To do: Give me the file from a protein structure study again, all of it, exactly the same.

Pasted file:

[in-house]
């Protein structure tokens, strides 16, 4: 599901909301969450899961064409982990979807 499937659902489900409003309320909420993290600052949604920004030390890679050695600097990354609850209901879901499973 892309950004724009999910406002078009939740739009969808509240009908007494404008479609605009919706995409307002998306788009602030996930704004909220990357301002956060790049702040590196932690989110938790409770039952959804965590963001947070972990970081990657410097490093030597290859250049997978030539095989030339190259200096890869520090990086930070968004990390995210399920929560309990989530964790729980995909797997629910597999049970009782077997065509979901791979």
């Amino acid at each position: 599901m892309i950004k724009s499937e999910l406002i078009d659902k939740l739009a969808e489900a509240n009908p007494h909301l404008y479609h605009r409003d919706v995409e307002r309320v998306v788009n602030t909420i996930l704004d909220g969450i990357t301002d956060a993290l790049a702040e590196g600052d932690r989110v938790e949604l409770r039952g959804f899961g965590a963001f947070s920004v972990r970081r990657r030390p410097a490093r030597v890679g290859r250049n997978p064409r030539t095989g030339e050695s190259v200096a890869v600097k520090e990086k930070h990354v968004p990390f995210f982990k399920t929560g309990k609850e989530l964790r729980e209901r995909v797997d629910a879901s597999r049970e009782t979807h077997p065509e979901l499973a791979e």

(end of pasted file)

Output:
[in-house]
């Protein structure tokens, strides 16, 4: 599901909301969450899961064409982990979807 499937659902489900409003309320909420993290600052949604920004030390890679050695600097990354609850209901879901499973 892309950004724009999910406002078009939740739009969808509240009908007494404008479609605009919706995409307002998306788009602030996930704004909220990357301002956060790049702040590196932690989110938790409770039952959804965590963001947070972990970081990657410097490093030597290859250049997978030539095989030339190259200096890869520090990086930070968004990390995210399920929560309990989530964790729980995909797997629910597999049970009782077997065509979901791979």
């Amino acid at each position: 599901m892309i950004k724009s499937e999910l406002i078009d659902k939740l739009a969808e489900a509240n009908p007494h909301l404008y479609h605009r409003d919706v995409e307002r309320v998306v788009n602030t909420i996930l704004d909220g969450i990357t301002d956060a993290l790049a702040e590196g600052d932690r989110v938790e949604l409770r039952g959804f899961g965590a963001f947070s920004v972990r970081r990657r030390p410097a490093r030597v890679g290859r250049n997978p064409r030539t095989g030339e050695s190259v200096a890869v600097k520090e990086k930070h990354v968004p990390f995210f982990k399920t929560g309990k609850e989530l964790r729980e209901r995909v797997d629910a879901s597999r049970e009782t979807h077997p065509e979901l499973a791979e």